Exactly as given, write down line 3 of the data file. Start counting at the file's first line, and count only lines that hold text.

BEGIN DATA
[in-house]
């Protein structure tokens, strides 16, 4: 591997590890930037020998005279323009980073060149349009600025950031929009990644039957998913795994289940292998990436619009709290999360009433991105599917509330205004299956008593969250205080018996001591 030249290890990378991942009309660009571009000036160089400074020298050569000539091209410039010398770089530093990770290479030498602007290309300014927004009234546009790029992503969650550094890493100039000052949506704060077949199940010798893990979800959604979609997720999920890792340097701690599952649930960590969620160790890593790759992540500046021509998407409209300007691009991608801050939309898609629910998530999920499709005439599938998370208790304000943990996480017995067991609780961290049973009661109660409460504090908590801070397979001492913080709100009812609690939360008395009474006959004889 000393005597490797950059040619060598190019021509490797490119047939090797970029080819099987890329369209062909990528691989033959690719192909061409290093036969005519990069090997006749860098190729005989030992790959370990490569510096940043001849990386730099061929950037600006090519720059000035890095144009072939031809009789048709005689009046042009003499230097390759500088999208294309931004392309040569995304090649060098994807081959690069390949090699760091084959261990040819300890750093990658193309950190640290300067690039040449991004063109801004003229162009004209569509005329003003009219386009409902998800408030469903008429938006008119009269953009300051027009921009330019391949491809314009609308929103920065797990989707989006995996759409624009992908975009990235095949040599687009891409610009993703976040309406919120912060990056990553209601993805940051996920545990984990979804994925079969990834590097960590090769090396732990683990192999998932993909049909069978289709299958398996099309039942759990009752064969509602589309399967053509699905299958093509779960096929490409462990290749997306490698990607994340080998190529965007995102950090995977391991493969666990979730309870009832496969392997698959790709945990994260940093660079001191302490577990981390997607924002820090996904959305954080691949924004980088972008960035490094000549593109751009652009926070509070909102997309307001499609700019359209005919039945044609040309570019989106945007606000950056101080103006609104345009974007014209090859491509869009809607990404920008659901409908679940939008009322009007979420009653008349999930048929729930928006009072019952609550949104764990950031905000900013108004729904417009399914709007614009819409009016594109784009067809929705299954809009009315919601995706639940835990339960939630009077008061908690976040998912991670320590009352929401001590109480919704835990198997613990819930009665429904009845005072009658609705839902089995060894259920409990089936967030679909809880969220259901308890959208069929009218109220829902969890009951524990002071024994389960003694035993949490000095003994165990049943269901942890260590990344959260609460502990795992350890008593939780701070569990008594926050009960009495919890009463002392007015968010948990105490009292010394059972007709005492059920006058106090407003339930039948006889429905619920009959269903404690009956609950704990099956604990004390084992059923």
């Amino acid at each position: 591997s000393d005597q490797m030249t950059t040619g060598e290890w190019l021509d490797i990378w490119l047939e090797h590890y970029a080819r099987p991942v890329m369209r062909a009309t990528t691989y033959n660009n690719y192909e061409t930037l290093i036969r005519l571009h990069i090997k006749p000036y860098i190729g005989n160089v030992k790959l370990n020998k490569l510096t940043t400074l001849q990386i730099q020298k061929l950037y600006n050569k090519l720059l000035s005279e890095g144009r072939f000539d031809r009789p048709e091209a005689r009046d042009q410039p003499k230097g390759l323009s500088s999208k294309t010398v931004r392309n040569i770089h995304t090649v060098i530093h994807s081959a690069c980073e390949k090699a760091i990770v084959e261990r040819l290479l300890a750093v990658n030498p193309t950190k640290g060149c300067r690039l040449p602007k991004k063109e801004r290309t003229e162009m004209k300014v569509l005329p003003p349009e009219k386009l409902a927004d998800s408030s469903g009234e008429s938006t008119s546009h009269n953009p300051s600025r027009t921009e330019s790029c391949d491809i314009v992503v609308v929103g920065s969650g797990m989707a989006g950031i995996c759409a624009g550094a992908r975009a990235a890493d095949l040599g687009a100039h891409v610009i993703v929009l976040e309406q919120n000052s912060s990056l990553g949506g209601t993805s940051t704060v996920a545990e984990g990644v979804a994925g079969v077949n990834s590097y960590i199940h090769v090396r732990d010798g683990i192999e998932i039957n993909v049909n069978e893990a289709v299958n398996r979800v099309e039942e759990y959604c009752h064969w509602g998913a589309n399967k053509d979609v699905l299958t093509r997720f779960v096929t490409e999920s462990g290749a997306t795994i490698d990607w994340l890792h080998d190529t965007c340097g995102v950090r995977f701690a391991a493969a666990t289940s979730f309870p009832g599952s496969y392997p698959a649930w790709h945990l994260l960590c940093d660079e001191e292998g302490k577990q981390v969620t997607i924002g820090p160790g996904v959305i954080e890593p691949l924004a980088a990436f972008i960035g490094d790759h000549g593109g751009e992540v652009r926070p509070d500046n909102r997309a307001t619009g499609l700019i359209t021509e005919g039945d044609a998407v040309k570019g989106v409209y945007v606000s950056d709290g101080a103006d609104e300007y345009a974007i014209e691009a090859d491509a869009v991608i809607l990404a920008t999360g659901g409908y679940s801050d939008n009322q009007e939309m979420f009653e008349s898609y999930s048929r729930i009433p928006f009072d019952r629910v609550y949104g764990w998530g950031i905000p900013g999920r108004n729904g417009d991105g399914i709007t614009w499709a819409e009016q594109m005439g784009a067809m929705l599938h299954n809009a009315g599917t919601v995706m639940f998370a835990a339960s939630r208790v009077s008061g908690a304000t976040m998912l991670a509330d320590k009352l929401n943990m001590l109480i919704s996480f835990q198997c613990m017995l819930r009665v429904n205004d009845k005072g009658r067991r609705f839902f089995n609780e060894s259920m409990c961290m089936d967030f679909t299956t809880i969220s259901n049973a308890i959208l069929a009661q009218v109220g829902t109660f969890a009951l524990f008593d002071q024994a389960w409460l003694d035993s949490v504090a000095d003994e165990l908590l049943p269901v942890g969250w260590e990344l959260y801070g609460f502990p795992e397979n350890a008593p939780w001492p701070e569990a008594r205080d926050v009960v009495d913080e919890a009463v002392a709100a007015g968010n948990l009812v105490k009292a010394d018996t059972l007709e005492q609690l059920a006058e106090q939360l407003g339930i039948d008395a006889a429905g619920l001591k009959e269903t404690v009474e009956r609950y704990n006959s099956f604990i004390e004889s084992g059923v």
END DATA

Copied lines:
């Amino acid at each position: 591997s000393d005597q490797m030249t950059t040619g060598e290890w190019l021509d490797i990378w490119l047939e090797h590890y970029a080819r099987p991942v890329m369209r062909a009309t990528t691989y033959n660009n690719y192909e061409t930037l290093i036969r005519l571009h990069i090997k006749p000036y860098i190729g005989n160089v030992k790959l370990n020998k490569l510096t940043t400074l001849q990386i730099q020298k061929l950037y600006n050569k090519l720059l000035s005279e890095g144009r072939f000539d031809r009789p048709e091209a005689r009046d042009q410039p003499k230097g390759l323009s500088s999208k294309t010398v931004r392309n040569i770089h995304t090649v060098i530093h994807s081959a690069c980073e390949k090699a760091i990770v084959e261990r040819l290479l300890a750093v990658n030498p193309t950190k640290g060149c300067r690039l040449p602007k991004k063109e801004r290309t003229e162009m004209k300014v569509l005329p003003p349009e009219k386009l409902a927004d998800s408030s469903g009234e008429s938006t008119s546009h009269n953009p300051s600025r027009t921009e330019s790029c391949d491809i314009v992503v609308v929103g920065s969650g797990m989707a989006g950031i995996c759409a624009g550094a992908r975009a990235a890493d095949l040599g687009a100039h891409v610009i993703v929009l976040e309406q919120n000052s912060s990056l990553g949506g209601t993805s940051t704060v996920a545990e984990g990644v979804a994925g079969v077949n990834s590097y960590i199940h090769v090396r732990d010798g683990i192999e998932i039957n993909v049909n069978e893990a289709v299958n398996r979800v099309e039942e759990y959604c009752h064969w509602g998913a589309n399967k053509d979609v699905l299958t093509r997720f779960v096929t490409e999920s462990g290749a997306t795994i490698d990607w994340l890792h080998d190529t965007c340097g995102v950090r995977f701690a391991a493969a666990t289940s979730f309870p009832g599952s496969y392997p698959a649930w790709h945990l994260l960590c940093d660079e001191e292998g302490k577990q981390v969620t997607i924002g820090p160790g996904v959305i954080e890593p691949l924004a980088a990436f972008i960035g490094d790759h000549g593109g751009e992540v652009r926070p509070d500046n909102r997309a307001t619009g499609l700019i359209t021509e005919g039945d044609a998407v040309k570019g989106v409209y945007v606000s950056d709290g101080a103006d609104e300007y345009a974007i014209e691009a090859d491509a869009v991608i809607l990404a920008t999360g659901g409908y679940s801050d939008n009322q009007e939309m979420f009653e008349s898609y999930s048929r729930i009433p928006f009072d019952r629910v609550y949104g764990w998530g950031i905000p900013g999920r108004n729904g417009d991105g399914i709007t614009w499709a819409e009016q594109m005439g784009a067809m929705l599938h299954n809009a009315g599917t919601v995706m639940f998370a835990a339960s939630r208790v009077s008061g908690a304000t976040m998912l991670a509330d320590k009352l929401n943990m001590l109480i919704s996480f835990q198997c613990m017995l819930r009665v429904n205004d009845k005072g009658r067991r609705f839902f089995n609780e060894s259920m409990c961290m089936d967030f679909t299956t809880i969220s259901n049973a308890i959208l069929a009661q009218v109220g829902t109660f969890a009951l524990f008593d002071q024994a389960w409460l003694d035993s949490v504090a000095d003994e165990l908590l049943p269901v942890g969250w260590e990344l959260y801070g609460f502990p795992e397979n350890a008593p939780w001492p701070e569990a008594r205080d926050v009960v009495d913080e919890a009463v002392a709100a007015g968010n948990l009812v105490k009292a010394d018996t059972l007709e005492q609690l059920a006058e106090q939360l407003g339930i039948d008395a006889a429905g619920l001591k009959e269903t404690v009474e009956r609950y704990n006959s099956f604990i004390e004889s084992g059923v």